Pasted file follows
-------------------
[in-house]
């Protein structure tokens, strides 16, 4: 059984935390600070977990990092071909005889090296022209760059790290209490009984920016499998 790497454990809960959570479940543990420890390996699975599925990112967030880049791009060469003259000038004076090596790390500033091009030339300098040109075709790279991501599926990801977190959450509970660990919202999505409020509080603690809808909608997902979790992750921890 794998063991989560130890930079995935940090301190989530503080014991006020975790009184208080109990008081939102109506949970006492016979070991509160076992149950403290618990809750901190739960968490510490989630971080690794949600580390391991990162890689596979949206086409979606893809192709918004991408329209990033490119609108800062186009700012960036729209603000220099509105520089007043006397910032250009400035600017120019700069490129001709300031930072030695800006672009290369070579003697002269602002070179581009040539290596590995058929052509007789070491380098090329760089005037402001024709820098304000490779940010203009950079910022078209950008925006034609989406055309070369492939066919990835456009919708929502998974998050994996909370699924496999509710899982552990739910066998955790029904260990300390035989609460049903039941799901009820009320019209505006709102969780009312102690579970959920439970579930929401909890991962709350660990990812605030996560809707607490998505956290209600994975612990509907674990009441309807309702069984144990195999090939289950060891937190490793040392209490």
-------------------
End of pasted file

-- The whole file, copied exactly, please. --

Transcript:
[in-house]
């Protein structure tokens, strides 16, 4: 059984935390600070977990990092071909005889090296022209760059790290209490009984920016499998 790497454990809960959570479940543990420890390996699975599925990112967030880049791009060469003259000038004076090596790390500033091009030339300098040109075709790279991501599926990801977190959450509970660990919202999505409020509080603690809808909608997902979790992750921890 794998063991989560130890930079995935940090301190989530503080014991006020975790009184208080109990008081939102109506949970006492016979070991509160076992149950403290618990809750901190739960968490510490989630971080690794949600580390391991990162890689596979949206086409979606893809192709918004991408329209990033490119609108800062186009700012960036729209603000220099509105520089007043006397910032250009400035600017120019700069490129001709300031930072030695800006672009290369070579003697002269602002070179581009040539290596590995058929052509007789070491380098090329760089005037402001024709820098304000490779940010203009950079910022078209950008925006034609989406055309070369492939066919990835456009919708929502998974998050994996909370699924496999509710899982552990739910066998955790029904260990300390035989609460049903039941799901009820009320019209505006709102969780009312102690579970959920439970579930929401909890991962709350660990990812605030996560809707607490998505956290209600994975612990509907674990009441309807309702069984144990195999090939289950060891937190490793040392209490």